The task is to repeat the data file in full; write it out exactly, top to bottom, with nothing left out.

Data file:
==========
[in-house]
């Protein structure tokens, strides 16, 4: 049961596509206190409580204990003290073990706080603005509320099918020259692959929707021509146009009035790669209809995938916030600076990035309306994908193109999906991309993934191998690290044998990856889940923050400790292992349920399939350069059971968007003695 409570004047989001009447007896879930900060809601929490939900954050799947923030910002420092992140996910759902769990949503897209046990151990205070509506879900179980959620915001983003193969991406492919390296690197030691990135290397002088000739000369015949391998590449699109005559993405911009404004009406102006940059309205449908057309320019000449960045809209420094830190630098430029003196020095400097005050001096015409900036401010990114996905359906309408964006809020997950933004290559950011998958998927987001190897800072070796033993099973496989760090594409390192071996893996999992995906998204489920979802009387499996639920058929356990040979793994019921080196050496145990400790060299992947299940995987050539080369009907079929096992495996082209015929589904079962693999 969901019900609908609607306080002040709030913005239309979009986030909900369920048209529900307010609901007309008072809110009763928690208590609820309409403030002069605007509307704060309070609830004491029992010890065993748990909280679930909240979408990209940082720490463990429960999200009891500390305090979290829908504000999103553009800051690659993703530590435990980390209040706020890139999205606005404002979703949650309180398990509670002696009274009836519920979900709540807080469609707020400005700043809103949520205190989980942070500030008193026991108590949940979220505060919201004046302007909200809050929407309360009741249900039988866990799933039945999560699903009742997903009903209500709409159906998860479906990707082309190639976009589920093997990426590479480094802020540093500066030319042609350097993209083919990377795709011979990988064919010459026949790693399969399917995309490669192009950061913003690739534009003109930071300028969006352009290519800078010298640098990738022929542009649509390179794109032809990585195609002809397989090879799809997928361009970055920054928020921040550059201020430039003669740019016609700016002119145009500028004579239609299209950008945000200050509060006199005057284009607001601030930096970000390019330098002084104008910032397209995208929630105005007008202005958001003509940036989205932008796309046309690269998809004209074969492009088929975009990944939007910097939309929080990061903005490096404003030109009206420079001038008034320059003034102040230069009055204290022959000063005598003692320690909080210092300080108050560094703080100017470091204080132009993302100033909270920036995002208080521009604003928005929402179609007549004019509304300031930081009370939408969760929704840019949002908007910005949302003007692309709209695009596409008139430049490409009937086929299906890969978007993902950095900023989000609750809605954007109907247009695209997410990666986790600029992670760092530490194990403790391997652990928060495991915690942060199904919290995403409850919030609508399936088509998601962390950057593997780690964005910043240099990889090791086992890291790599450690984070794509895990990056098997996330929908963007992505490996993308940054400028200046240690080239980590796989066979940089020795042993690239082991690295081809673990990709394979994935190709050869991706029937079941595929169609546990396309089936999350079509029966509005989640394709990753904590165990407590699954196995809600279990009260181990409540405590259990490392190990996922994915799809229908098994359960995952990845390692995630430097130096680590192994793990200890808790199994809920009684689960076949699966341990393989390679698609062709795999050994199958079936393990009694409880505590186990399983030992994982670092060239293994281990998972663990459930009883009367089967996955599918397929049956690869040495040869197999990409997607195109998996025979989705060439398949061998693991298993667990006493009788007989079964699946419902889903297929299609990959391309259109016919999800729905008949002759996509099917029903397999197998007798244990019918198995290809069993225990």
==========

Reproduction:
[in-house]
């Protein structure tokens, strides 16, 4: 049961596509206190409580204990003290073990706080603005509320099918020259692959929707021509146009009035790669209809995938916030600076990035309306994908193109999906991309993934191998690290044998990856889940923050400790292992349920399939350069059971968007003695 409570004047989001009447007896879930900060809601929490939900954050799947923030910002420092992140996910759902769990949503897209046990151990205070509506879900179980959620915001983003193969991406492919390296690197030691990135290397002088000739000369015949391998590449699109005559993405911009404004009406102006940059309205449908057309320019000449960045809209420094830190630098430029003196020095400097005050001096015409900036401010990114996905359906309408964006809020997950933004290559950011998958998927987001190897800072070796033993099973496989760090594409390192071996893996999992995906998204489920979802009387499996639920058929356990040979793994019921080196050496145990400790060299992947299940995987050539080369009907079929096992495996082209015929589904079962693999 969901019900609908609607306080002040709030913005239309979009986030909900369920048209529900307010609901007309008072809110009763928690208590609820309409403030002069605007509307704060309070609830004491029992010890065993748990909280679930909240979408990209940082720490463990429960999200009891500390305090979290829908504000999103553009800051690659993703530590435990980390209040706020890139999205606005404002979703949650309180398990509670002696009274009836519920979900709540807080469609707020400005700043809103949520205190989980942070500030008193026991108590949940979220505060919201004046302007909200809050929407309360009741249900039988866990799933039945999560699903009742997903009903209500709409159906998860479906990707082309190639976009589920093997990426590479480094802020540093500066030319042609350097993209083919990377795709011979990988064919010459026949790693399969399917995309490669192009950061913003690739534009003109930071300028969006352009290519800078010298640098990738022929542009649509390179794109032809990585195609002809397989090879799809997928361009970055920054928020921040550059201020430039003669740019016609700016002119145009500028004579239609299209950008945000200050509060006199005057284009607001601030930096970000390019330098002084104008910032397209995208929630105005007008202005958001003509940036989205932008796309046309690269998809004209074969492009088929975009990944939007910097939309929080990061903005490096404003030109009206420079001038008034320059003034102040230069009055204290022959000063005598003692320690909080210092300080108050560094703080100017470091204080132009993302100033909270920036995002208080521009604003928005929402179609007549004019509304300031930081009370939408969760929704840019949002908007910005949302003007692309709209695009596409008139430049490409009937086929299906890969978007993902950095900023989000609750809605954007109907247009695209997410990666986790600029992670760092530490194990403790391997652990928060495991915690942060199904919290995403409850919030609508399936088509998601962390950057593997780690964005910043240099990889090791086992890291790599450690984070794509895990990056098997996330929908963007992505490996993308940054400028200046240690080239980590796989066979940089020795042993690239082991690295081809673990990709394979994935190709050869991706029937079941595929169609546990396309089936999350079509029966509005989640394709990753904590165990407590699954196995809600279990009260181990409540405590259990490392190990996922994915799809229908098994359960995952990845390692995630430097130096680590192994793990200890808790199994809920009684689960076949699966341990393989390679698609062709795999050994199958079936393990009694409880505590186990399983030992994982670092060239293994281990998972663990459930009883009367089967996955599918397929049956690869040495040869197999990409997607195109998996025979989705060439398949061998693991298993667990006493009788007989079964699946419902889903297929299609990959391309259109016919999800729905008949002759996509099917029903397999197998007798244990019918198995290809069993225990």